If you like cheesy sports games, you might want to sit down for this one, because believe it or not, there are game series’ out there that only release a new entry when someone can think of an idea or few that would make a great game, not just to tweak some rosters a bit. One of them is Metroid.
The Metroid series is one in which the game makers usually put in a monumental effort to make something enjoyable to play, and most gamers just sit it out even as those who’ve played the game rave about how great it is. Once again, those passive sit-this-one-out types are missing out while those of us who like Metroid games are once again enjoying one of the most immersive, atmospheric, and enjoyable games that gaming has to offer.
Metroid: Samus Returns is a retelling of the story of Metroid II: Return of Samus. Calling it a remake doesn’t do it justice, because the entire game has been redone from the ground up, leaving just the basic scenario intact. What this means is, having already played Metroid II doesn’t mean you’ve already played this game.
Samus Returns starts you off as Samus Aran, who has just landed on the planet SR388, tasked with the job of exterminating the metroids there. Apparently, at this point, the Galactic Federation has found the metroids to be more trouble than they’re worth, so they’ve decided that they’ve just got to go. What better way to exterminate a bunch of dangerous super-monsters than to send a lone bounty hunter to do the job, with no backup whatsoever.
This game is huge. Because the caverns you’ll be exploring are so immense, it helps to have plenty of tools at your disposal. As one might expect, typical Metroid series upgrades are here, including High Jump Boots, the Varia Suit, and the Spring Ball, which is to be expected because they are in the original. The Spider Ball is included as well, which is welcome because it definitely adds to Samus’ mobility and makes tons of areas accessible, and itself is available early on. So much freedom is given to Samus’ movement, that Samus Returns doesn’t feel like a typical platformer. Whereas in most platformers the walls are obstacles, in Samus Returns the Spider Ball makes them feel like a tool that can be used to reach new areas. Because of this, one can imagine the care that must be taken to take into account Samus’ abilities as each area is designed to keep the game balanced and consistently challenging. This is something that developer Mercury Steam succeeded at. What’s more, there is a real sense of empowerment in the number of options Samus may have in overcoming an enemy or obstacle. It really feels as though the player is in charge, and that if something can’t be reached, then the player simply wasn’t intended to access it just yet.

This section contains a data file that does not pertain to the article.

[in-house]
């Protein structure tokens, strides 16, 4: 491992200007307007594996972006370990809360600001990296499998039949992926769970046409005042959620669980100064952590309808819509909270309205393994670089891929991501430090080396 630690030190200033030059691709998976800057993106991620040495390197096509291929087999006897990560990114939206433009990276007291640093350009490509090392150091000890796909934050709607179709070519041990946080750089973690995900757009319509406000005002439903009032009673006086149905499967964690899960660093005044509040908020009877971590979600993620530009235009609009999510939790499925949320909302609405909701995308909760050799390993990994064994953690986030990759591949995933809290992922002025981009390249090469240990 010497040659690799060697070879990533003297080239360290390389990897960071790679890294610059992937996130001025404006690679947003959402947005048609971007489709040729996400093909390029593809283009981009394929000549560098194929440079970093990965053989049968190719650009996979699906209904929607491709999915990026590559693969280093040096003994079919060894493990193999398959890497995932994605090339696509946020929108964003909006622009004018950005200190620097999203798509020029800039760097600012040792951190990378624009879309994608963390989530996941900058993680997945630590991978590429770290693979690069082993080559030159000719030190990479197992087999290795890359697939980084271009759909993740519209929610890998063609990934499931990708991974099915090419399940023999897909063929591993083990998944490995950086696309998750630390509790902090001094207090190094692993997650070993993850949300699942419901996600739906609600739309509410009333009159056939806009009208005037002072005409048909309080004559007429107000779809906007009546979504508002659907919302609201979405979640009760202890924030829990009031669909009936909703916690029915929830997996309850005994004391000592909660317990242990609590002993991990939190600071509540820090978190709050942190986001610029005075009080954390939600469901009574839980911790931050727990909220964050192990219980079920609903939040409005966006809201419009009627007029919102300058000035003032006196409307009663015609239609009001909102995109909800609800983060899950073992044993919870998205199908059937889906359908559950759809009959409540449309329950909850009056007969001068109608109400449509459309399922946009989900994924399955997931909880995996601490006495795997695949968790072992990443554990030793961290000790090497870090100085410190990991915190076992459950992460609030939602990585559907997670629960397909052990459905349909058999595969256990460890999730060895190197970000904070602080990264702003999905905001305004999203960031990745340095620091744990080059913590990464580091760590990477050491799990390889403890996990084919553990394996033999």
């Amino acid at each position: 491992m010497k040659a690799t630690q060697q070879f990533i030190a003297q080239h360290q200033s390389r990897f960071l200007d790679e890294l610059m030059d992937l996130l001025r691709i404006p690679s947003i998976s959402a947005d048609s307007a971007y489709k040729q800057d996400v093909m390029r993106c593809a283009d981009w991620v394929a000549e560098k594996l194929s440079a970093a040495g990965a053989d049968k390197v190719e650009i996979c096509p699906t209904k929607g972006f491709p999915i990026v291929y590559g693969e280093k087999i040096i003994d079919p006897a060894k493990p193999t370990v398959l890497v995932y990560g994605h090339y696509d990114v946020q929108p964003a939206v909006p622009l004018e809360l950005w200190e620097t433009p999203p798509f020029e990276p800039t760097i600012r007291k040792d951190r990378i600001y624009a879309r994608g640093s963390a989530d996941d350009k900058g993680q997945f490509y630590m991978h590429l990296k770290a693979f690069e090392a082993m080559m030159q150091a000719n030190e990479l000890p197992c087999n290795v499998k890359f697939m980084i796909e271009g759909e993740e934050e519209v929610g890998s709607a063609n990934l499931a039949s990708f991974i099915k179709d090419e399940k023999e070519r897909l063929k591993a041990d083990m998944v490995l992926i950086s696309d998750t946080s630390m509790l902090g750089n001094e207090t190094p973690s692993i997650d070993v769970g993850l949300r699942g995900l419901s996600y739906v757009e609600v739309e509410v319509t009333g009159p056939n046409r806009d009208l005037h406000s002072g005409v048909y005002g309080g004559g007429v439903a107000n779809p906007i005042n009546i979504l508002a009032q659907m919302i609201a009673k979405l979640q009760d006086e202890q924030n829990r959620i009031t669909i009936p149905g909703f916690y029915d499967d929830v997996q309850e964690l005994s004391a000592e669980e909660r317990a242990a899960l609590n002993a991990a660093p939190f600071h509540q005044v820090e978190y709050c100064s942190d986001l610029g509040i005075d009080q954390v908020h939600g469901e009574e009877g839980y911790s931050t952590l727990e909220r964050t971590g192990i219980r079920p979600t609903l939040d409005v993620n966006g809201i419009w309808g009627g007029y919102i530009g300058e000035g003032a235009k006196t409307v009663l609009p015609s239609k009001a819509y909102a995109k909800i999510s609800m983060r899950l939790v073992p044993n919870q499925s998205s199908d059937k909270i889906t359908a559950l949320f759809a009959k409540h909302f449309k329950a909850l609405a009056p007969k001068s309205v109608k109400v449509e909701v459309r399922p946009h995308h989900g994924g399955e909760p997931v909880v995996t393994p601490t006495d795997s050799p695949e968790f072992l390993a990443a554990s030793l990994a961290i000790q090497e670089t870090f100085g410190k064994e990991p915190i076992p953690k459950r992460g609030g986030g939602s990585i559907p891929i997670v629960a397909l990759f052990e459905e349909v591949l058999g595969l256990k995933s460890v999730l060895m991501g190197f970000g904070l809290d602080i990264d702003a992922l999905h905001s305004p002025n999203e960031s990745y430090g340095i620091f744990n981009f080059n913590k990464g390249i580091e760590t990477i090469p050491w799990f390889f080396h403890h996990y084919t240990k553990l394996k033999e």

However, power-ups aren’t the main keys to progress in Samus Returns. Samus progresses by collecting metroid DNA, which can be obtained by slaying metroids that Samus comes across. This DNA is then scanned with a statue, which removes progress-blocking acid once Samus collects enough, and there’s just enough metroids in the area to do this. One could ask how an ancient race can know just how many metroids will be in an area and their exact DNA compositions decades in advance, or just what they’d have to gain by roadblocking an exterminator that wasn’t even born yet. But hey, it’s a video game, what matters is that the game is mechanically sound.
Samus does get some new abilities that weren’t present in the original, which add to the uniqueness of the experience of Samus Returns. Among these is the melee counter. This is achieved by quickly pressing the X button as an enemy charges you (easy to tell, because they’ll “glint” a certain way just before they do it). This stuns the enemy, giving you the opportunity to kill them while they’re stunned. If you respond with blaster fire quickly enough, you’ll automatically lock on to them and kill them with a single shot. As much as I’ve played Samus Returns, I’ve found this satisfying every single time.
Taking advantage of this isn’t a bad idea. Because otherwise, the enemies in this game are tough, taking more shots than I remember similar enemies taking in most other Metroid games. What’s more, the enemies in this game are very aggressive. Some of which will charge you on sight, which is usually right when they appear on screen, so you’ll have plenty of opportunity to use this fun new mechanic. Thankfully, there’s no cheesing it like the sensemove mechanic from Other M, so your timing has to be on point.